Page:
Housewife has become a dirty word for my generation. It hearkens back to another time, when gender equality was virtually nonexistent.
But now, even in this fairly gender-equal era, I want to stay at home. I want to work from home, cook, clean, garden, decorate. I want to be a “housewife”.
Sure, I was raised conservatively, and yes, my mother was a homemaker (less offensive but still sounds outdated) for most of my life. Yes, I always wondered if she would have preferred to have a career besides being a mother to six, if given the choice. She didn’t.
The best parts of my week generally always have to do with cooking something well, trying a new recipe, planting and harvesting vegetables, feeling a sense of accomplishment after cleaning the house or doing laundry.
The hardest parts of my week are trying to cram everything into evenings and weekends: extracurricular work, special cleaning projects, ongoing laundry and dishes, meal planning and prep, exercise, dog-walking, quality time with my man, not to speak of time with friends and family, and, of course, keeping up with pop culture as everyone is expected to do.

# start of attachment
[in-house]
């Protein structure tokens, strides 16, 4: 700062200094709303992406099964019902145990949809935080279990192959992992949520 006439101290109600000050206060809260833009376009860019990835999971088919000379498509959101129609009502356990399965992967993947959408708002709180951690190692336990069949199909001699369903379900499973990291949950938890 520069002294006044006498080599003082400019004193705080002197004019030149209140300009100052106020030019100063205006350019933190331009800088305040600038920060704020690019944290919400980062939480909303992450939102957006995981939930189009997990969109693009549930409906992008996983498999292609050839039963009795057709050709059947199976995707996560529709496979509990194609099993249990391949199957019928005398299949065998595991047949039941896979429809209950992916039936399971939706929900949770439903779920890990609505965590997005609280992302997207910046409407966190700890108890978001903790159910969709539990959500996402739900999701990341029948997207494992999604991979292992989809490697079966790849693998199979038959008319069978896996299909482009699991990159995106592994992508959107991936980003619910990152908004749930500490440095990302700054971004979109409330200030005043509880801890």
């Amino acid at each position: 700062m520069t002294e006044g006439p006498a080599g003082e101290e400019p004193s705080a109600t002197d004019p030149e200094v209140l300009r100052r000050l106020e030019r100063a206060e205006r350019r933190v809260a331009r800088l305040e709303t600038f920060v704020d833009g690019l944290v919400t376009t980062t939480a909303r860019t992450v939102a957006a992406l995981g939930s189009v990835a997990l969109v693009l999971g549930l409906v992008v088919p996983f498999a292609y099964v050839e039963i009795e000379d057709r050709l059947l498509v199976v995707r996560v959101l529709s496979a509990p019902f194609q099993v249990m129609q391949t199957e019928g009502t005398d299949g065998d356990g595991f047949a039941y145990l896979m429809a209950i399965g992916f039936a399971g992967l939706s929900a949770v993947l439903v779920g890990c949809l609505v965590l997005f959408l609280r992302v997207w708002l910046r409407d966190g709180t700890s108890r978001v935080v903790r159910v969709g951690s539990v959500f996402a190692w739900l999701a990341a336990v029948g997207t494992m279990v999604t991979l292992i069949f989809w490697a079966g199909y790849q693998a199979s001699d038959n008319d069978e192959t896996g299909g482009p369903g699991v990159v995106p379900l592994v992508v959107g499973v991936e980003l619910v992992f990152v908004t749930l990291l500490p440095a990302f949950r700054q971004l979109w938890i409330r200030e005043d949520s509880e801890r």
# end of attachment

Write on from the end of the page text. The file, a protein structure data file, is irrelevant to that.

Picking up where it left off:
For some (many?) women, being a career professional is no doubt a life stage they are happy with and settled into. Proud of, even.
But I’m in the camp that would like the chance to check emails on the porch with coffee; to have the time to grow a big vegetable garden, and to preserve the extras; to clean the house and do the grocery shopping and walk the dog and make dinner before my man gets home, so we can enjoy our evening together; to just pop into the kitchen to make a fresh lunch; to start dinner more than 20 minutes before I want to eat it.
Is this my middle-class privileged pipe dream? Maybe so, but I haven’t given up on it yet.